I called David Pacitti, vice president of global marketing for Abbott Laboratories' cardiac-plumbing division, to ask why he seems to want goons to beat me up in the newspaper parking lot.
"Don't you have connections in Baltimore?????" Pacitti e-mailed a subordinate regarding a January column I wrote on heart-artery stents. "Someone needs to take this writer outside and kick his ass! Do I need to send in the Philly mob?"
Pacitti and other Abbott execs apparently don't care for suggestions that their expensive vascular devices often do patients little good and that a star Baltimore doctor took their encouragement to be "truly outstanding" a bit too much to heart.
If America is to avoid choking on health care costs, it must halt the out-of-control marketing of medical treatments and pay for them only when science shows they work. Abbott's fawning over Dr. Mark Midei and its reaction when The Baltimore Sun reported that Midei was alleged to have needlessly installed hundreds of Abbott stents show how hard that will be.
If you had a stent implanted at Towson's St. Joseph Medical Center on Aug. 29, 2008, congratulations. You're a part of cardiology history. Now call your family doctor to make sure you needed the hardware.
That day Midei installed 30 Abbott stents — metal mesh tubes that are supposed to prop open clogged heart arteries. Abbott bosses had never heard of anybody's doing so many in a day. They were all but chest-bumping over the revenue it would generate.
"I was going to send Mark an email to congrat him on his '30-stent' day," John M. Capek, an Abbott executive vice president, e-mailed a sales rep. A few days later he did, thanking Midei for his support and for "perhaps settiing [sic] the single-day implant record."
The e-mails, including the one seeking a contract on my scalp, were subpoenaed by the Senate Finance Committee and published Monday in a report on its investigation into St. Joseph's stent business.
Midei worked for St. Joseph, but by summer 2008 he might have been mistaken for an Abbott subsidiary.
Capek knew about Midei's 30-stent day no later than the following morning, e-mails show. Abbott's "Project Victory" for hawking stents singled out Midei for "VIP trips" and visits from Abbott bigwigs.
"In my 15 years of being in this business, I have never seen personal relationships as strong as the ones you have developed with Drs. Mark Midei" and two other docs, wrote a regional sales manager to a sales rep.
Abbott feted Midei at Ruth's Chris Steak House. It paid $1,235 for an " Alabama Pig Pickin'" barbecue at his Monkton home two days after the 30-stent marathon. A month earlier it paid $690 for beer and crabs served during a meeting at his house to discuss Abbott's "business strategy."
By late 2008 Midei was installing Abbott's new "Xience V" stent almost exclusively and in large volume — a rate of 2,000 per year. There were clinical reasons to prefer Xience over other products; trials had shown it had less association with constricted blood flow after implantation than other stents.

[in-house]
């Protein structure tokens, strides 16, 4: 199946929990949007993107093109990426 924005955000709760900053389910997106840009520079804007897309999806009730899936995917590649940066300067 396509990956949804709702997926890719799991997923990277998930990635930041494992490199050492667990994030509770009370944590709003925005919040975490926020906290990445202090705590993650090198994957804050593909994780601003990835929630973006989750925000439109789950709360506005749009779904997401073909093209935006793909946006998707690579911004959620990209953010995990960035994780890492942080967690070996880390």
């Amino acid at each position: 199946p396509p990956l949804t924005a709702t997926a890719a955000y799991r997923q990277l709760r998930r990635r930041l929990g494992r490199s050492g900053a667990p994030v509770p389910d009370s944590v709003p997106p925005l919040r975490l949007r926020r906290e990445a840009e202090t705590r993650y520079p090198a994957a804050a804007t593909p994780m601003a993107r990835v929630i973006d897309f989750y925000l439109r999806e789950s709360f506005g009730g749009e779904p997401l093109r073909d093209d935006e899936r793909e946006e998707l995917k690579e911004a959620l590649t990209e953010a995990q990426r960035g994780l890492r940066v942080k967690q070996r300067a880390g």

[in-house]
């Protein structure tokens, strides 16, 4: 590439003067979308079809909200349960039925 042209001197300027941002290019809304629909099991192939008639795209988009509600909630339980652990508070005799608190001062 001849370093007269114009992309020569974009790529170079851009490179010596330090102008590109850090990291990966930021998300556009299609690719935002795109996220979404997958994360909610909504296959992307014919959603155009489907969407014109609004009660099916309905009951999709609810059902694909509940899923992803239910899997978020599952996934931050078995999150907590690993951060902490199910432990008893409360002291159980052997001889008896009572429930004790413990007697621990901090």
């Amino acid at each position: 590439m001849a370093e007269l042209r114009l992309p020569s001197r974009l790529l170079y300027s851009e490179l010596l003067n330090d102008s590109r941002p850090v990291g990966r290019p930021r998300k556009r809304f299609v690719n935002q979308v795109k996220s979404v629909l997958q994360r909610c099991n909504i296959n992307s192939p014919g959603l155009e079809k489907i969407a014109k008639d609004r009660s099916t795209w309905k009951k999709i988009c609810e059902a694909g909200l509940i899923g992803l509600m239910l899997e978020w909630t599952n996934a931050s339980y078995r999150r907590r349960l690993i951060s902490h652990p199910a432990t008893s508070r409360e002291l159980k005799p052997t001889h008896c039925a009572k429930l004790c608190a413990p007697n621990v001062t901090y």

But maybe the "extra fixin's" at the barbecue and nonstop flattery made a difference, too. Abbott executives certainly think they did.
In early 2010 it became clear that Abbott owed part of its prosperity to hundreds of stents that Midei allegedly implanted in minimally blocked arteries, against medical protocol. Rather than distance itself from a physician under accusations of grave misconduct, Abbott doubled down, hiring Midei as a consultant and sending him to push stents around the world.
Shame that the media "became involved in a very aggressive manner" covering the Midei allegations, an Abbott sales rep complained in an e-mail. "The press is just too hot" to have Midei give presentations in the United States, an executive wrote. Eventually it got too hot even to even employ Midei in Japan. The company pledged to continue to work with him "behind the scenes."
In January I interviewed Dr. William E. Boden, who led a landmark study showing that stents prevented death and heart attacks no better than pills in patients with chronic chest pain. Whether Midei implanted stents in unblocked arteries was a big question, I wrote, but maybe not as big as whether stents were unnecessary even in many cases where protocols authorized them.
That prompted Pacitti's fantasy about breaking my legs.
So Abbott executives treated The Sun's coverage of the Midei scandal as a nuisance that disrupted their marketing, not an account of alleged abuse and betrayal of the patients Abbott says it cares about.
The Senate Finance Committee uncovered Abbott's cozy relationship with Midei, but what about other stent doctors? There is still no word on whether Medicare is following Maryland's lead by conducting a statistical review on potential stent overuse. A spokeswoman at the Centers for Medicare & Medicaid Services did not respond to my inquiries on Monday.
A new federal law requires disclosure of payments to doctors by pharmaceutical and medical-device companies. But it ought to outlaw most of them, as Vermont has. The battle to stop physicians from prescribing expensive, ineffective procedures has barely been joined.
Pacitti didn't return my phone calls, but an Abbott flack got in touch on Monday.
"We sincerely apologize if this caused you any concern or distress," the company spokesman said. Pacitti's comment, he said, "wasn't meant to be taken seriously."
Yeah, that's what King Henry II said after they whacked Thomas Becket.
My kneecaps are fine, but the U.S. medical system isn't. I'm concerned and distressed about that.